The SIF is made up of monies collected from people in employment. The monies are used to pay social insurance benefits including the State Pension. It is made up of a current account managed by the Minister for Employment Affairs and Social Protection and an investment account, which is managed by the Minister for Finance. In 2008, due to the onset of the credit crisis, the SIF fell into deficit with expenditure exceeding income by €250 million. The deficit continued to rise and peaked in 2010 at €2.75 billion. Where a deficit in the SIF occurs the exchequer steps in and underwrites the deficit amount. The SIF is audited every 5 years with the last audit occurring in 2015.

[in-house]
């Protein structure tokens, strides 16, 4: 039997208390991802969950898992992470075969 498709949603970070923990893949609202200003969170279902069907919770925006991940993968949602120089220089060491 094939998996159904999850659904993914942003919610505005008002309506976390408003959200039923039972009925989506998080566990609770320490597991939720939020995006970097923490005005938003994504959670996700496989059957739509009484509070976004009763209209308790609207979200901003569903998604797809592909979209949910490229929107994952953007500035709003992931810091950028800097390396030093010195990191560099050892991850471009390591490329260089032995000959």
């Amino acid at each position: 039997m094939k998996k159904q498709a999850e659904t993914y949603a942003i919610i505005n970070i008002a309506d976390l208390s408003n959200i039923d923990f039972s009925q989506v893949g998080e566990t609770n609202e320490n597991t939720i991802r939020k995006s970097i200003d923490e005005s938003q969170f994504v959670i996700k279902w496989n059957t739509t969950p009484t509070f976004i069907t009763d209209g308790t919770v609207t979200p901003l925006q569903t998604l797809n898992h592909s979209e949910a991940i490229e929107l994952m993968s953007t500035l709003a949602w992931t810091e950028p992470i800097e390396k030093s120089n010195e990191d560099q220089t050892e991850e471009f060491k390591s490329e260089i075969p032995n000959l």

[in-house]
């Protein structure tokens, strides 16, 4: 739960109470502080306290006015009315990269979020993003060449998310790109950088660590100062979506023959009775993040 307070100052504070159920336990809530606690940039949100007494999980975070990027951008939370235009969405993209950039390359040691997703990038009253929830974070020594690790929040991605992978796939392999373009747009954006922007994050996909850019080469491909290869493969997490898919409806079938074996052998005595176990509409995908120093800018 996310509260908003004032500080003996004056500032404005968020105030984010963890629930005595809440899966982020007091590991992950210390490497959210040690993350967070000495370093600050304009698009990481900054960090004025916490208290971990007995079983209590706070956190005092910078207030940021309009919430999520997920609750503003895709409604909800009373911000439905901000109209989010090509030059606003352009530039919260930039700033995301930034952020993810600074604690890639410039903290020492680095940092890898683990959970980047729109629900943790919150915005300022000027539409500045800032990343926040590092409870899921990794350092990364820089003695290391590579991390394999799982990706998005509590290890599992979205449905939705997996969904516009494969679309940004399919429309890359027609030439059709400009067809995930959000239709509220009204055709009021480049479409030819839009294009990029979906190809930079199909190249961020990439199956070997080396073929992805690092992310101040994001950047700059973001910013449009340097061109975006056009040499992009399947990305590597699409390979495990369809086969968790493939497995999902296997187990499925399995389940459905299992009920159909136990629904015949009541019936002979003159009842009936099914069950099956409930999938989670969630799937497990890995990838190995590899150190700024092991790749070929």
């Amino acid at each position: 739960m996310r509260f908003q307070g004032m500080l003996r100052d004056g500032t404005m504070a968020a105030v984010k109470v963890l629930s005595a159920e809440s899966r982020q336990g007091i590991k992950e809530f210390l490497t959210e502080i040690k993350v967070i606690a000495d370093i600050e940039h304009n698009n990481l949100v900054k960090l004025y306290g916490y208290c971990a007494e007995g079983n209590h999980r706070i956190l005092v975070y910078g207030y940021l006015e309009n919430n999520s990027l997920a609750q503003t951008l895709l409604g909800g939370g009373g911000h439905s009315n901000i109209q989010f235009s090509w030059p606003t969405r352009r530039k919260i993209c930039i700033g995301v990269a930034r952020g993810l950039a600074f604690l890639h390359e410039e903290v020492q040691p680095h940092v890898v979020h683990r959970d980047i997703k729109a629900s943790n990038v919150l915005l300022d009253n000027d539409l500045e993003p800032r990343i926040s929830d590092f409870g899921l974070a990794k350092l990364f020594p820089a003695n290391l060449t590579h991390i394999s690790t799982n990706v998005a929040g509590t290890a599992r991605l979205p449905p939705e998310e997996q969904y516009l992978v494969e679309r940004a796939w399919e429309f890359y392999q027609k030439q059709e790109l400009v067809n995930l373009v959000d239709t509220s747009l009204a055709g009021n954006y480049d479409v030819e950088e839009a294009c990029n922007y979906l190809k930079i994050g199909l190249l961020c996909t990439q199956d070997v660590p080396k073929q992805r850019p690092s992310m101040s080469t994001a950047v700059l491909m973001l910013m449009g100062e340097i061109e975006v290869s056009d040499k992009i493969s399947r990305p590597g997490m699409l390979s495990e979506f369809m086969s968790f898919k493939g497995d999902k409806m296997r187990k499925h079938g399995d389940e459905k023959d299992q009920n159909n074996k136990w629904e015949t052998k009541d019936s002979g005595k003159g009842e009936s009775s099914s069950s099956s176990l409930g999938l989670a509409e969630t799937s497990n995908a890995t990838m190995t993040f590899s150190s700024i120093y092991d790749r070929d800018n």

The Society previously estimated that the SIF would accumulate a deficit of €400 billion over the next 50 years. The actuarial review of the SIF in 2015 anticipates that the number of those over the present State Pension age of 66 will rise from 12% of the population in 2015 to 23% by 2055. The population of pensioners is also expected to rise from 586,000 in 2015 to 1.4 million by 2055. The Central Statistics Office has also predicted that life expectancies for men will rise from 79 to almost 86 by 2051 and forecasts an increase from 83 to 88 for women in the same period.
Given what occurred to the SIF deficit in 2008-10 there is little doubt that a possible recession created by the COVID-19 pandemic will have a serious negative impact on the SIF and potentially create further unforeseen deficits in each of the next few years as the level of unemployment increases. The next audit of the SIF is due to commence later this year.
General Election 2020